Hood College Computer Science and Information Technology

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    (Hood College, 2016-05) Allcheliwi, Turki; Hood College Information Technology; Hood College Information Technology
    This thesis examines the potential of applying Game Theory to Data Mining mechanisms to enhance the accuracy of predicting risk in .financial settings. There have been many attempts made in the past to enhance Data Mining results using different methods including Game Theory principles. Despite the promising results of previous work in integrating Game Theory and Data Mining, further research is needed to explore the potential of creating a combined model that can be applied to a range of datasets to successfully enhance risk prediction. We apply a variety of different tree data mining algorithms to the German Credit Dataset. Then, we propose a combined model to enhance the accuracy of the data mining results by using Game Theory principles. Our approach focuses on correcting the error from the incorrectly classified instances by our proposed enhanced game tree model. By using the payoff table derived from our enhanced game tree model and the binomial distribution, we can determine the percentage of enhancement to the tree-based data mining results. Our results show that applying Game Theory principles to Data Mining techniques in a combined model can improve overall accuracy and enhance decision support systems in financial applications.
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    Multi-Stage Pattern Reduction in Lossless Image Compression
    (ProQuest Information and Learning Company, 2007) Newman, Mark; Ford, W. Randolph; Hood College Computer Science; Master of Science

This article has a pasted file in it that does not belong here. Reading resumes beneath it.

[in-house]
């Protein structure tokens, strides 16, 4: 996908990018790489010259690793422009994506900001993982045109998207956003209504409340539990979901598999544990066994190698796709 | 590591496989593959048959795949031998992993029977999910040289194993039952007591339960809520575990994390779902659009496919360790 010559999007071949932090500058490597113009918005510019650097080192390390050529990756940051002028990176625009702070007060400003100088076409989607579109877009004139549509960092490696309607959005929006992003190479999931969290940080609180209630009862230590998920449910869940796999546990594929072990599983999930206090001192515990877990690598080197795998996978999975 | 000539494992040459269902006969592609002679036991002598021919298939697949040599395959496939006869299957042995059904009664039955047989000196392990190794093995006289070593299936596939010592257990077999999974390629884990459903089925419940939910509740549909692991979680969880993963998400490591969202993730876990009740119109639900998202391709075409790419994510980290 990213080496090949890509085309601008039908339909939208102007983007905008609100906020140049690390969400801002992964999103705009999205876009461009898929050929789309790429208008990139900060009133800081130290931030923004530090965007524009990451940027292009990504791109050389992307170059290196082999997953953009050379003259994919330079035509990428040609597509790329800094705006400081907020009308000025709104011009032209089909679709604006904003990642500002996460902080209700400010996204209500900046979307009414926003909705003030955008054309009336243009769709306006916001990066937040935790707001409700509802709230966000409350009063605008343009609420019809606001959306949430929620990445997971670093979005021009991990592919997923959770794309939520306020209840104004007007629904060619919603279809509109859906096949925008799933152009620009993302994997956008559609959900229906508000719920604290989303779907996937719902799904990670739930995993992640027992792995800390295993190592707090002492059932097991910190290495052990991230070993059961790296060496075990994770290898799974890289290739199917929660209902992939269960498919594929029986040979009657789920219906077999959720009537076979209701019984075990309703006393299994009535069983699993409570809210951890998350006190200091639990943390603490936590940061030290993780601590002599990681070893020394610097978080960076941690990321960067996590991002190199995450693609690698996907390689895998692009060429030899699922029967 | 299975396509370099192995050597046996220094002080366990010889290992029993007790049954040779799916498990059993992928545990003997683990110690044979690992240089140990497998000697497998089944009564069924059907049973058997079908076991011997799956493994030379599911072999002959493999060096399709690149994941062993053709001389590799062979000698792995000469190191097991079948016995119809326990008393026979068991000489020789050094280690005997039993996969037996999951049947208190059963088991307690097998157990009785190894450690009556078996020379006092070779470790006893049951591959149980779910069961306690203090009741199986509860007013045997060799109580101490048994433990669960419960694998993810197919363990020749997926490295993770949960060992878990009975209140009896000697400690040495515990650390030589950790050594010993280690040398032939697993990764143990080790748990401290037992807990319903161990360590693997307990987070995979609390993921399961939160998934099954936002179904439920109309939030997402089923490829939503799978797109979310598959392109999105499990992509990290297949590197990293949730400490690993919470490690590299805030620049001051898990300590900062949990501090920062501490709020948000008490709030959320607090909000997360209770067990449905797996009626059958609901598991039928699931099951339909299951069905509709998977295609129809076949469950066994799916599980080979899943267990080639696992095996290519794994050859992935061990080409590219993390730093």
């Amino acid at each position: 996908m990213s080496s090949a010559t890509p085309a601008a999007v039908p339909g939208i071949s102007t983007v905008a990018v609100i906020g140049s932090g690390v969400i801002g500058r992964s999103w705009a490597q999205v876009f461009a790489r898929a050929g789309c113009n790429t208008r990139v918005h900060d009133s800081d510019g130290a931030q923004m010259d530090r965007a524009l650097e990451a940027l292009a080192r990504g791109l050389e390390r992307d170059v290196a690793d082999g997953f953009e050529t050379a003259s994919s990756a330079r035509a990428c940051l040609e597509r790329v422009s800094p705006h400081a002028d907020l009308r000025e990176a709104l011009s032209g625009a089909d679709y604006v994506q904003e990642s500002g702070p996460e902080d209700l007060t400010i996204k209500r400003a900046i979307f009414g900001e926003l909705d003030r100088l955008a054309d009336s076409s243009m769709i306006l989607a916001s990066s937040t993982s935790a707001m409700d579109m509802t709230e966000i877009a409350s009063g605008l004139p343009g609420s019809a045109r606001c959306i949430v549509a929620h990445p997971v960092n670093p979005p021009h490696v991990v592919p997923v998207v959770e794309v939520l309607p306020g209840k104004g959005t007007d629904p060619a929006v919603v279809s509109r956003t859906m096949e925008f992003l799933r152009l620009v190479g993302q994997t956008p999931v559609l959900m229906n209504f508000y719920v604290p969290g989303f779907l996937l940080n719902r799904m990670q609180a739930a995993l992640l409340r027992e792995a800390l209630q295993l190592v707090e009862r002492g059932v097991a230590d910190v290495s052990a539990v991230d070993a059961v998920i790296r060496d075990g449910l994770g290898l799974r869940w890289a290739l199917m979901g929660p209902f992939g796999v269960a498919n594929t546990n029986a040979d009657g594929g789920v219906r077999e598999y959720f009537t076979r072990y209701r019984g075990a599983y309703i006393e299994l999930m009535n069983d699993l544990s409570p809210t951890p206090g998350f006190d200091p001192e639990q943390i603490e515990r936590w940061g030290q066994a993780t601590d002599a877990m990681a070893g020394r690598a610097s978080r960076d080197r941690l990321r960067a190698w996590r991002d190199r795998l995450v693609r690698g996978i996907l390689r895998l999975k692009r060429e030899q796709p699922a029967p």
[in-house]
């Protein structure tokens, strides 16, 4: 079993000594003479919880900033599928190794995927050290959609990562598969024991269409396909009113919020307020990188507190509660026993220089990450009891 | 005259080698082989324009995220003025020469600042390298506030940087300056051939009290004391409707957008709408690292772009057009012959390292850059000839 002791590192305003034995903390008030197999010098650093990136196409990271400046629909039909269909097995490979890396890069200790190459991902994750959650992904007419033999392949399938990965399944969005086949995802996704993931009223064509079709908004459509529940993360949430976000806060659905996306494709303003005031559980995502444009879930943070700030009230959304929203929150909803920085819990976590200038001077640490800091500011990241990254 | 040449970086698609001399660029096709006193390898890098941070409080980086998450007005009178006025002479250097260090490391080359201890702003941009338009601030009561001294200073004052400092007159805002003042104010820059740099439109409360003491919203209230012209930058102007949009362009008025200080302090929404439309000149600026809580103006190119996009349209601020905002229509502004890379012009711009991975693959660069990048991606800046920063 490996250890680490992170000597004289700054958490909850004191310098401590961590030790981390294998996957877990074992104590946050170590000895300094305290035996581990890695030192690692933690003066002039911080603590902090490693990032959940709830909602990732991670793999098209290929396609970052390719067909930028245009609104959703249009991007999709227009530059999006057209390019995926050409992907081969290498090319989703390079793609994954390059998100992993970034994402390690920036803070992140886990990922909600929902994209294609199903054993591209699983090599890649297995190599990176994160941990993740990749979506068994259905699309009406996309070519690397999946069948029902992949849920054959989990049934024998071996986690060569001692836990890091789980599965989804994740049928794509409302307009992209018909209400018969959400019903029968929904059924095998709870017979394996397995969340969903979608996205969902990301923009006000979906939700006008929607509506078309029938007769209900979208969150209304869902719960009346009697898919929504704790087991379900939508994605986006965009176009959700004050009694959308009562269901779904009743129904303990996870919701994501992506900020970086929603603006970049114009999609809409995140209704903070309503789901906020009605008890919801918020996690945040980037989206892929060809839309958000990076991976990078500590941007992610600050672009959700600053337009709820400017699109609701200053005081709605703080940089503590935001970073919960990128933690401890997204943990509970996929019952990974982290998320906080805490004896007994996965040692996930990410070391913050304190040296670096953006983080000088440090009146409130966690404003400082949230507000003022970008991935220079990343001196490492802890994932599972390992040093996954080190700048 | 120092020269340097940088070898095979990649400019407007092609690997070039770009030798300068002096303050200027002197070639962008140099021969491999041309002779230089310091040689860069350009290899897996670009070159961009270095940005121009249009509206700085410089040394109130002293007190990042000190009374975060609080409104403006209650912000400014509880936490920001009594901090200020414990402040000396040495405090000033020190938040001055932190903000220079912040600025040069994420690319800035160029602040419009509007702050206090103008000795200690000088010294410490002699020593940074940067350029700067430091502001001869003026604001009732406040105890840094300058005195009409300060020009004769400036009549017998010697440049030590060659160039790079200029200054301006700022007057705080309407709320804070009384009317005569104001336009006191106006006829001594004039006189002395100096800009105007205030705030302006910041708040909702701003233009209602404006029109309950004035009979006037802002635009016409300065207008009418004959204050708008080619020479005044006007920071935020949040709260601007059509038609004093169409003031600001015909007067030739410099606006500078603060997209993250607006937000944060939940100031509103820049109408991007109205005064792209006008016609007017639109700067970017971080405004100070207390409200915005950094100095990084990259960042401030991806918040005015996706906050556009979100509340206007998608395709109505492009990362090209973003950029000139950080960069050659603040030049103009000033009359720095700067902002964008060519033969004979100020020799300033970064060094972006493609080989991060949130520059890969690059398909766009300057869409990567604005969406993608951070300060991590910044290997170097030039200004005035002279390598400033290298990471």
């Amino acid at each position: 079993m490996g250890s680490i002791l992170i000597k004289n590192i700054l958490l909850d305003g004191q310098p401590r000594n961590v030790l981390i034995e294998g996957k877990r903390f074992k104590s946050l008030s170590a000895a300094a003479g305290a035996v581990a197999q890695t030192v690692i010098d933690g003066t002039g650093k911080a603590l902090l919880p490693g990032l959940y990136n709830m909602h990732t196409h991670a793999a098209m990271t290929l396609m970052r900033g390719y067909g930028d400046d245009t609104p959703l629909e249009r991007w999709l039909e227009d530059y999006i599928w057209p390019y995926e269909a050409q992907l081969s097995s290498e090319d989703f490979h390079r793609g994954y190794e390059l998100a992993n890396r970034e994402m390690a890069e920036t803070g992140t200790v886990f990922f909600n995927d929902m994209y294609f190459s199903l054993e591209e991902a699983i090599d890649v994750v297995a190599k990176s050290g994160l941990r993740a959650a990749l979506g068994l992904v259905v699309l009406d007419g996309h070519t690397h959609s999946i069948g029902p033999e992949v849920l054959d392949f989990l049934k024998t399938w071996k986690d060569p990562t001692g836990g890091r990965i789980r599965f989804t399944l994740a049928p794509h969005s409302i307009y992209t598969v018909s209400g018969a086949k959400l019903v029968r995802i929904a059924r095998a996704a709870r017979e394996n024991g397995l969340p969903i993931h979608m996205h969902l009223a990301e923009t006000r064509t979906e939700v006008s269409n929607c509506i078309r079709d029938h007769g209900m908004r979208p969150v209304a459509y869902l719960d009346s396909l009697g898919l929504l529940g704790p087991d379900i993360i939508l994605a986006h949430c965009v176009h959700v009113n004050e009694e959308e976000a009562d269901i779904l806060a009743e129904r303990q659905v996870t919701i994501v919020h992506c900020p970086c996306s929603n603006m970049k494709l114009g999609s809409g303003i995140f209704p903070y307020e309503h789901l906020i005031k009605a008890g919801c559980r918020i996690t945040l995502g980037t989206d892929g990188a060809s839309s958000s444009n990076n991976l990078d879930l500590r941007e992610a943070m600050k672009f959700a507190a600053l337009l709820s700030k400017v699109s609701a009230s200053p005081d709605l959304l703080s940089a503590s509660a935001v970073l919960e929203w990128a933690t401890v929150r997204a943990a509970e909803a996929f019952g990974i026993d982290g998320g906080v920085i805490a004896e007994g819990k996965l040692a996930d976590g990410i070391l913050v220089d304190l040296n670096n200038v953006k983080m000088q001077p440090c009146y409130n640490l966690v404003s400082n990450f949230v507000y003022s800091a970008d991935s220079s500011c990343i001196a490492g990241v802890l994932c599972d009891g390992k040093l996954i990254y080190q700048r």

Lossless image compression is the process of compressing and subsequently decompressing images without the loss of data. Historically, image compression was carried out by treating images as complex text [13]. Only in recent years have images been treated as data collections that could be processed for compression and decompression in a manner unique to images [1]. Even the best modern lossless image compression techniques, however, yield less than desirable results [5]. The biggest drawback for lossless image compression is that images can only be reduced to about one-third of their original image size. Lossy image compression algorithms, i.e., those techniques for compressing image size where image information is lost upon decompression, are capable of reducing images to one tenth of their actual size with little or no humanly perceptual loss in image detail. Multi-stage pattern reduction is an emerging approach for encoding data that has recently demonstrated efficient processing in the field of natural-language processing. It relies on the ability to discern small local patterns in a source, recreating a new source using these local patterns and then reapplying the technique over multiple stages. In this thesis, the value of using multi-stage pattern reduction to compress images will be explored. The goal of this thesis is to create a lossless image compression algorithm by employing the techniques of multi-stage pattern reduction and to determine if such an approach can provide better compression on average than the current major competing algorithms in the field.